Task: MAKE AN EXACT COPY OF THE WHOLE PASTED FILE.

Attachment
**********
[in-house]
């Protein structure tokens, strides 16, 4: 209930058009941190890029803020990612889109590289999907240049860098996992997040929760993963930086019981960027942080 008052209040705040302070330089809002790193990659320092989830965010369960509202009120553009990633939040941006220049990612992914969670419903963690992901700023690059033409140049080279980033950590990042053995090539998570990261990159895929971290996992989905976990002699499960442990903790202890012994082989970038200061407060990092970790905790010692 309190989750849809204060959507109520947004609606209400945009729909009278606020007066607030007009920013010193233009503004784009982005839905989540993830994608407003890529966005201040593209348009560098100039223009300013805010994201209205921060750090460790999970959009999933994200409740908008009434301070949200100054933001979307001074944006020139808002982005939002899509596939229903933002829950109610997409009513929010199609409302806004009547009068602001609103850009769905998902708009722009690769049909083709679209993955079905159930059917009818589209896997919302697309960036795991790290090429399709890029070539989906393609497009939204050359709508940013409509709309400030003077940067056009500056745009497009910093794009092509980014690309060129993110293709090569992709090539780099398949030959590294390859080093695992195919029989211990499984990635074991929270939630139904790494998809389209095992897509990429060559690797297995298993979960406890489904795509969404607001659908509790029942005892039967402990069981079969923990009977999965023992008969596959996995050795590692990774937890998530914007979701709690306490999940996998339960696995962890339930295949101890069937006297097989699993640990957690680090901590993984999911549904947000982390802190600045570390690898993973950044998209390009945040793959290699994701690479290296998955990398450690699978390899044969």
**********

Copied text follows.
[in-house]
């Protein structure tokens, strides 16, 4: 209930058009941190890029803020990612889109590289999907240049860098996992997040929760993963930086019981960027942080 008052209040705040302070330089809002790193990659320092989830965010369960509202009120553009990633939040941006220049990612992914969670419903963690992901700023690059033409140049080279980033950590990042053995090539998570990261990159895929971290996992989905976990002699499960442990903790202890012994082989970038200061407060990092970790905790010692 309190989750849809204060959507109520947004609606209400945009729909009278606020007066607030007009920013010193233009503004784009982005839905989540993830994608407003890529966005201040593209348009560098100039223009300013805010994201209205921060750090460790999970959009999933994200409740908008009434301070949200100054933001979307001074944006020139808002982005939002899509596939229903933002829950109610997409009513929010199609409302806004009547009068602001609103850009769905998902708009722009690769049909083709679209993955079905159930059917009818589209896997919302697309960036795991790290090429399709890029070539989906393609497009939204050359709508940013409509709309400030003077940067056009500056745009497009910093794009092509980014690309060129993110293709090569992709090539780099398949030959590294390859080093695992195919029989211990499984990635074991929270939630139904790494998809389209095992897509990429060559690797297995298993979960406890489904795509969404607001659908509790029942005892039967402990069981079969923990009977999965023992008969596959996995050795590692990774937890998530914007979701709690306490999940996998339960696995962890339930295949101890069937006297097989699993640990957690680090901590993984999911549904947000982390802190600045570390690898993973950044998209390009945040793959290699994701690479290296998955990398450690699978390899044969």